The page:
Caught by the River

Letter from Arcadia

15th November 2012

Note: Dexter Petley and other angler authors of this parish can be heard talking words on water on a programme of the same name on the BBC Radio 4 iPlayer. (originally braodcast this morning at 11am).

Under the Greenwood Tree


it’s been a while. now all roads lead to winter, i trust fat chestnuts splitten on your brazier as you rub the goose fat on december’s pike bungs and put mud flaps on the vanguard. like me, you must be sick of emptying the rain gauge twice a day. rain like a practical joke, a bucket balanced on a half closed door. here, life becomes a campaign; the deafening, the nightly barrage, a roar of nature’s ordnance, shells raining on the yurt roof, the six inch nails of cloudware, our climate as a broken pipe bomb.

by september, the yurt was a slime green outpost in a moat of liquid bog. now the daily hauling of my hand cart, supplies to the back line, is a gauntlet of stuck boots in a slough of despond. the clay has opened up. armies of salamanders in their bitter lemon camouflage sought high ground in the forest salients. even the ceps had nowhere left to go, all skittled out after one mass push.

so what has occupied that while? the triumph of life, no less. honing moments into poems, the sprung rhythms of gathering firewood, the iambic sowing of the beans, a villanelle tight-baiting in a gale, a sonnet of doing sod-all as the sun sets over a glass of aldi plonk.

fishing a new water was the clarion moment on my angler’s calendar. fifty acres of tree-lined pit, sick-heart river on its northern bounds, the devil’s own country, motorway rumble on the wind across a junk-pile scrub, thug-town up the lane where armed police loiter at LeClerc, tough-boys and their pitballs watching on from a corrale of tinted windows. like hornets at their civil war, one detaches for a Macdo and a quart of gin. just a side road past the factories, two minutes gunning down allotment valley to the lake. you learn to fish with it, but not live with it; the slap-your-bitch wall of rap they build around their mini-riot, the land-fill left behind, their parting shot a fusilade of bangers in that grand french style. worse still, there are baby seats in those beamers.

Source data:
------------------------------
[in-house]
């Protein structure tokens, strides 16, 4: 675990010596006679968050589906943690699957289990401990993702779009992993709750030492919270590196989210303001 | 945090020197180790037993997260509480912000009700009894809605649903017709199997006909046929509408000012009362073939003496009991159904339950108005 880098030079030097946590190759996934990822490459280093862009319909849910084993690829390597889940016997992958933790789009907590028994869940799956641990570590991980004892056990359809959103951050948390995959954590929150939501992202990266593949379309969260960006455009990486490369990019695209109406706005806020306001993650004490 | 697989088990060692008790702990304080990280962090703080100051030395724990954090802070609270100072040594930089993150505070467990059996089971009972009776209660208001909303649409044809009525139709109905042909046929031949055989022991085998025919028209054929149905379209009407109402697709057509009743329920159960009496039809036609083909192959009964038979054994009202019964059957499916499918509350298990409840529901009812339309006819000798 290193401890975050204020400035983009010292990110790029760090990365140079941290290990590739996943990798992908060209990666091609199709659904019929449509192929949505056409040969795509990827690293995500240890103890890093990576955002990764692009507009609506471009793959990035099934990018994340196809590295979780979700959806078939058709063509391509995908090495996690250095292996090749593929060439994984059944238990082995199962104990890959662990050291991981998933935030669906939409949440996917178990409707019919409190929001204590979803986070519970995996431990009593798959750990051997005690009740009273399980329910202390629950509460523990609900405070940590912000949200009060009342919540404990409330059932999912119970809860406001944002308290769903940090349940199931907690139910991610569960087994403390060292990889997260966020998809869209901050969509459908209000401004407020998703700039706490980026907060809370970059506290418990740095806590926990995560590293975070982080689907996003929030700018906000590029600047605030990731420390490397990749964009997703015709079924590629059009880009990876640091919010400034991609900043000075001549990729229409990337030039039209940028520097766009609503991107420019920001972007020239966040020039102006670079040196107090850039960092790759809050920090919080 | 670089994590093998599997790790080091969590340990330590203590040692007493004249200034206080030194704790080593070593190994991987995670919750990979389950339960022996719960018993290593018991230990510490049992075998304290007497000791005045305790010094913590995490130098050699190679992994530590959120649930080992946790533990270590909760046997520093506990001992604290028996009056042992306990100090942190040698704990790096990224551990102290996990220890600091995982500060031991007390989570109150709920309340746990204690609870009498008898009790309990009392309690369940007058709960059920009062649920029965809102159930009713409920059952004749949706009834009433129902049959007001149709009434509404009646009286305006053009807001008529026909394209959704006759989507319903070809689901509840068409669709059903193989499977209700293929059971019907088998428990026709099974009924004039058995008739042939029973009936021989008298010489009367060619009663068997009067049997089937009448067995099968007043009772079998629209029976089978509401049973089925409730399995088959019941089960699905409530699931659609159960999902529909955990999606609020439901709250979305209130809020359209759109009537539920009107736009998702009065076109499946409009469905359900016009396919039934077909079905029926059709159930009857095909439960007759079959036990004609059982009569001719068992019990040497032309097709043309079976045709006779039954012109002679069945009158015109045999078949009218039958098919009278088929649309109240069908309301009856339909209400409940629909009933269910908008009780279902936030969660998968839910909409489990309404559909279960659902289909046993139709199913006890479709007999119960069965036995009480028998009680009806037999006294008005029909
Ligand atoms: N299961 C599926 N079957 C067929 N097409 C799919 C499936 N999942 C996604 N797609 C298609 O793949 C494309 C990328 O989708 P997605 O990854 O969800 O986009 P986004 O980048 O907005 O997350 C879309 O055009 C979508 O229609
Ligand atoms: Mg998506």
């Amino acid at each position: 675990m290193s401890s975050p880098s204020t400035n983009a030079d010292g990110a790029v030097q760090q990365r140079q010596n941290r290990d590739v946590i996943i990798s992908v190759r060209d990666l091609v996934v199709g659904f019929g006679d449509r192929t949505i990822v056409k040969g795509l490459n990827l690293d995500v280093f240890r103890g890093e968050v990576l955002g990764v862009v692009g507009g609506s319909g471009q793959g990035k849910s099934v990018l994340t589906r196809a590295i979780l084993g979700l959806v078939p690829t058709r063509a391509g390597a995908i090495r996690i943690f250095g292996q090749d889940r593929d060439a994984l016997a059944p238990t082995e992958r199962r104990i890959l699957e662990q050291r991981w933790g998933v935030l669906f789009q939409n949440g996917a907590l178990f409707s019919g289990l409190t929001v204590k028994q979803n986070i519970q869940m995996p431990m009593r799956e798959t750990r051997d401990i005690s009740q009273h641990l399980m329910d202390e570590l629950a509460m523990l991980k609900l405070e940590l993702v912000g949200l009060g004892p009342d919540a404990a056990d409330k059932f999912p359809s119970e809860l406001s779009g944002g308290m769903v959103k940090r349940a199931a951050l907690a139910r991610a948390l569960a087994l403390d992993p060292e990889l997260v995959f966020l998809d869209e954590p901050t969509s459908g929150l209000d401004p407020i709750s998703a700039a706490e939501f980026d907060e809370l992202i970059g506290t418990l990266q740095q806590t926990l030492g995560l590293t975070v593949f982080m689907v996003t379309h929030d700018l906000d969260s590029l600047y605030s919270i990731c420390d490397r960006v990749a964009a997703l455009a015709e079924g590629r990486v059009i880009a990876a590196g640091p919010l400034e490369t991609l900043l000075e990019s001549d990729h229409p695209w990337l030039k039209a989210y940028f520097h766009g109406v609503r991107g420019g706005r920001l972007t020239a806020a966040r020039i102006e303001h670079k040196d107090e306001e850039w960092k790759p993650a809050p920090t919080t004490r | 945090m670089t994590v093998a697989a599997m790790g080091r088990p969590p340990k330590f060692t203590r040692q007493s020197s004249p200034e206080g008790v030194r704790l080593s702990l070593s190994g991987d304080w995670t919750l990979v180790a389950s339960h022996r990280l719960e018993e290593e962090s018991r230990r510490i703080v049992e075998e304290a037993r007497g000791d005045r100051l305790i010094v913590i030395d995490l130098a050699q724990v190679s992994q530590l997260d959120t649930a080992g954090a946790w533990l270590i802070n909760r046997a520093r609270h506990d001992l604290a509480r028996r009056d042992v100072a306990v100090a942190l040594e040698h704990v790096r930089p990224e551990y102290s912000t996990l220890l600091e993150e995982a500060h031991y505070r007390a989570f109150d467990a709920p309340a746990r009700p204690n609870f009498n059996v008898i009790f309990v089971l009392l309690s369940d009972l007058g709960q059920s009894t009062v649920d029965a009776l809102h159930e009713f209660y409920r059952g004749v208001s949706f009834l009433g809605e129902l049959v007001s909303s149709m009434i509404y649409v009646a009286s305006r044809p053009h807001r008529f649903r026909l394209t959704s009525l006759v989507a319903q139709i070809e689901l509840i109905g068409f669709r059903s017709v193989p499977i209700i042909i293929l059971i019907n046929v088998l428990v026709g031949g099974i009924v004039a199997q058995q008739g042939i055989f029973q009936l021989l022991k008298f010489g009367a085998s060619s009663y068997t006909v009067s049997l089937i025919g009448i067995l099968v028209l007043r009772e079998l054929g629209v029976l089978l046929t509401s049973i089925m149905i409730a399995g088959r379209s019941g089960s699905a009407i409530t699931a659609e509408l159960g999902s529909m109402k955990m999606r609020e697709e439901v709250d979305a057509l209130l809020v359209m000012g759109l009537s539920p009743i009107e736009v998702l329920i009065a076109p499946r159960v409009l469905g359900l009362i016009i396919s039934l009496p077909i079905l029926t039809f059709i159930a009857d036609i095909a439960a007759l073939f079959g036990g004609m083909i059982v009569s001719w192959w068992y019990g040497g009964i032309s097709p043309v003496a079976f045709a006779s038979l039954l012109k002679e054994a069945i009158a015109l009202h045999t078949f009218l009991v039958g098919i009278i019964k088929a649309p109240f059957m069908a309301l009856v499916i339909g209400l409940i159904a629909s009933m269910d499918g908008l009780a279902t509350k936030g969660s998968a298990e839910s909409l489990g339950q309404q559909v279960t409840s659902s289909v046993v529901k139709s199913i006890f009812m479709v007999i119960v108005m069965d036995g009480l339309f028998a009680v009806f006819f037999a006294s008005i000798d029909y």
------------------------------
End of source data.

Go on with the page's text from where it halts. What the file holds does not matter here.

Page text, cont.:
my favoured outpost in a cease-fire is two rods on the dam wall.

french public waters do mean public grief, minimised by fishing the more brutal weather, when only the lonely with labrador and wellies trudge the solemn grey. the gangstas stay indoors, take-away tatoo, flicking through the pit-bull weapons catalogue on a stolen iphone. the dam wall takes south westerlies and shunts rain in your face. an island at 80 yards, the lake tapering away out of bounds. behind me, thick hawthorn break and abandoned pools, fishing huts caved in or smashed by fallen boughs. coots fight, a swan runs aground. once the factoryman’s coup de pêche before this little town on the trunk road to paris became a towerblock overspill with motorway, and the pools, now fenced off, turned wild and dangerous and silted up.